Savvy Peterson with the crowd at a SmartGrowth talk about millennials last month. - Photo: @SavIsSavvy
Savvy Peterson with the crowd at a SmartGrowth talk about millennials last month.

Photo: @SavIsSavvy

Millennials are the largest living generation, with more than 1 million Kiwis in this age bracket. With that in mind, here are the Rosie Dawson-Hewes’ easiest ways to get the best out of your millennial team, based on Savvy Peterson’s data and Rosie’s experience, as both a millennial employee and manager.

I don’t really like the term ‘millennial’. It has so many negative connotations, none of which I identify with. I hate selfies, I’m not entitled or lazy. I work hard and have always done so. But when Savvy Peterson spoke to a SmartGrowth meeting in March about what makes millennials tick, I found myself vigorously nodding in agreement. Maybe I am a millennial after all? So how are you, as employers, supposed to get the best out of us millennials?

NB: Obviously most of these are data-based generalisations, but you could use this as a starting point for a conversation with your resident millennial/s about how they like to be treated ...

According to Savvy, millennials want a sense of purpose from their job - it’s more important than money! We want to feel like we’re making a difference, part of something bigger than ourselves. A sense of community is really important to us.

This doesn’t mean we’re not willing to start at the bottom and work our way up. For me, this means I need to know what the bigger picture is. Make sure your millennials know what your company’s vision and mission are. If they can see how their role fits into what your company is doing for the community or its clients, they’re more likely to feel they have purpose.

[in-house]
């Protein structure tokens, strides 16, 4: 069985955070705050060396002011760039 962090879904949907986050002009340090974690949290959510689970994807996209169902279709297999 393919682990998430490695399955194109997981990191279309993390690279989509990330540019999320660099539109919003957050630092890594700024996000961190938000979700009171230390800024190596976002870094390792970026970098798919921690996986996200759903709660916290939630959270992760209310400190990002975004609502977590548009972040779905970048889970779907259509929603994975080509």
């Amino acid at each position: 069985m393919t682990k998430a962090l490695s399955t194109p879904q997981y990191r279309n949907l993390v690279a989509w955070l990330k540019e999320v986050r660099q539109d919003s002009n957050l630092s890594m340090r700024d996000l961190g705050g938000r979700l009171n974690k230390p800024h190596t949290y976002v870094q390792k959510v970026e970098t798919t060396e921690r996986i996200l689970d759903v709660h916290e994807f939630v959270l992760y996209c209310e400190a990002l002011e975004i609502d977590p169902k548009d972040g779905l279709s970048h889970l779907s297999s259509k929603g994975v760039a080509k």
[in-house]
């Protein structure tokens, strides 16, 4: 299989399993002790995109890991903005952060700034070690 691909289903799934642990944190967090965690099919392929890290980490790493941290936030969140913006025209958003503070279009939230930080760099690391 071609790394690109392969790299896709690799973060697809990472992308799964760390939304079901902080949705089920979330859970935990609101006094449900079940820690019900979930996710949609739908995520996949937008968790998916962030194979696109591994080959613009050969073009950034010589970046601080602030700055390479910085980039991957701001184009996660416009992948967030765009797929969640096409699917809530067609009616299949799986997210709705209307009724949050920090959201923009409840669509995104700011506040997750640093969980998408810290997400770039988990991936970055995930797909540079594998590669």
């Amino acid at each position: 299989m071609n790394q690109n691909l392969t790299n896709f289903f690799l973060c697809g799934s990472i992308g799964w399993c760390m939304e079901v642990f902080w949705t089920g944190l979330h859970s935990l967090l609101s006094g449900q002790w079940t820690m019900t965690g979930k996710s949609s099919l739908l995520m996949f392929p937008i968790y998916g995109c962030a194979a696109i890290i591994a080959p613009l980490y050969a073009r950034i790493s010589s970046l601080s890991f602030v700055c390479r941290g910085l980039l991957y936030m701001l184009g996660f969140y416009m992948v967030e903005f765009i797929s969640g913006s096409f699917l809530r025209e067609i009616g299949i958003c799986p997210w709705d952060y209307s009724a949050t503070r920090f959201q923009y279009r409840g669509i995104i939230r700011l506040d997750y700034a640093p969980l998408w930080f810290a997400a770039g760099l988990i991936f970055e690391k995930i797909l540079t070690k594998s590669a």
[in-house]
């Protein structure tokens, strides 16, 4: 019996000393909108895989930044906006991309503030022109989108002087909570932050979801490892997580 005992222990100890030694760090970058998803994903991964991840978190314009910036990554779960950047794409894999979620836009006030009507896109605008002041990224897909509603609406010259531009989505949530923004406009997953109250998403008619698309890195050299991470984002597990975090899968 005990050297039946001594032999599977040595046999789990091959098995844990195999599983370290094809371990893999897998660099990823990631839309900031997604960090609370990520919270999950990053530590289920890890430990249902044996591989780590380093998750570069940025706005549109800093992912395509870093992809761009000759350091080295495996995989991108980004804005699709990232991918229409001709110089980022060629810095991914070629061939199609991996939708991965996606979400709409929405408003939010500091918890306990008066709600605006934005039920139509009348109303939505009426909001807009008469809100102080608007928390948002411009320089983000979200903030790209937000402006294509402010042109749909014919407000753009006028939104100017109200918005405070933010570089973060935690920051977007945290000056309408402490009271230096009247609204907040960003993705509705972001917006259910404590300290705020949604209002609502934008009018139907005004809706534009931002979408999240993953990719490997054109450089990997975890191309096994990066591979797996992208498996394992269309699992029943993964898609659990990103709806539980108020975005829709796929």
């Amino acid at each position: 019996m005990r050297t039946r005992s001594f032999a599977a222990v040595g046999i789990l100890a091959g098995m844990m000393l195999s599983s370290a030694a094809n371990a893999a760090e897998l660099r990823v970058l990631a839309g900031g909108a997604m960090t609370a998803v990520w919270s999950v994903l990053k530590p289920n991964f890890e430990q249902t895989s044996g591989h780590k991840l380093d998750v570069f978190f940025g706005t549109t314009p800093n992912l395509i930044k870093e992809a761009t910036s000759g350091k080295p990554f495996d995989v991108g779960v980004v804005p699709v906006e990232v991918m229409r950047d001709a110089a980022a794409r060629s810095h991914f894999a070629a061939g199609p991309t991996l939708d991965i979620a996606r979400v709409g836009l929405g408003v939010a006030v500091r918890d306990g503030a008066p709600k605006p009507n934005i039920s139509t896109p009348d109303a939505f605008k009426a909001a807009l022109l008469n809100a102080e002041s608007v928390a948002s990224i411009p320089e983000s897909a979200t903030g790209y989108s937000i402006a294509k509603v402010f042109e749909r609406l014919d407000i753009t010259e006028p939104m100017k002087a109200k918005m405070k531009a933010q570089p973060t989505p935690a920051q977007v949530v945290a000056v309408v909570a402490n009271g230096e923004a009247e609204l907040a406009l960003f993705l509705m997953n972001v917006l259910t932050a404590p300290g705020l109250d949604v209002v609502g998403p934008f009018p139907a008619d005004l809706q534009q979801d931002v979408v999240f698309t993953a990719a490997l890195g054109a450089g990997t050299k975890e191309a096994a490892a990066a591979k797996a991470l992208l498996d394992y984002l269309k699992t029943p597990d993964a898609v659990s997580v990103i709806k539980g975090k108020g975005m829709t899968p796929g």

Equally important is to make sure you show them there’s a future career path and a timeline to achieve it. We came into the workforce as the GFC hit, so we’re acutely aware of jobs and opportunities disappearing. But if we can see a clear path for our progression, once we’re ready for it, it will help keep us satisfied and working to achieve the company’s goals in the meantime. When I look back at my career, every time I’ve changed jobs or industry, it’s been because I didn’t feel my role had purpose or a future.

Savvy’s data showed that Kiwi millennials are most likely to change location, job and take a pay cut in favour of flexible working hours. We’d still like to be able to pay our bills of course, but flexibility matters. The nine to five doesn’t always work for us (though we also know it’s sometimes necessary!).

One of the SmartGrowth panellists, planner Grace Burman, said she likes to be given a workload and a deadline and it’s up to her how and when she completes that work. I completely agree. If, wherever possible, you let us decide which hours we work, we’re more likely to be content. To us, it doesn’t matter what hours you work as long as the job gets done. It means we’ll work longer hours when needed, but when possible and viable, we’ll also take off early for an afternoon surf or shop. When you give us clear expectations and a deadline, then leave how we manage our time to us, it tells us you trust us. We’ll reward that trust with hard work and loyalty.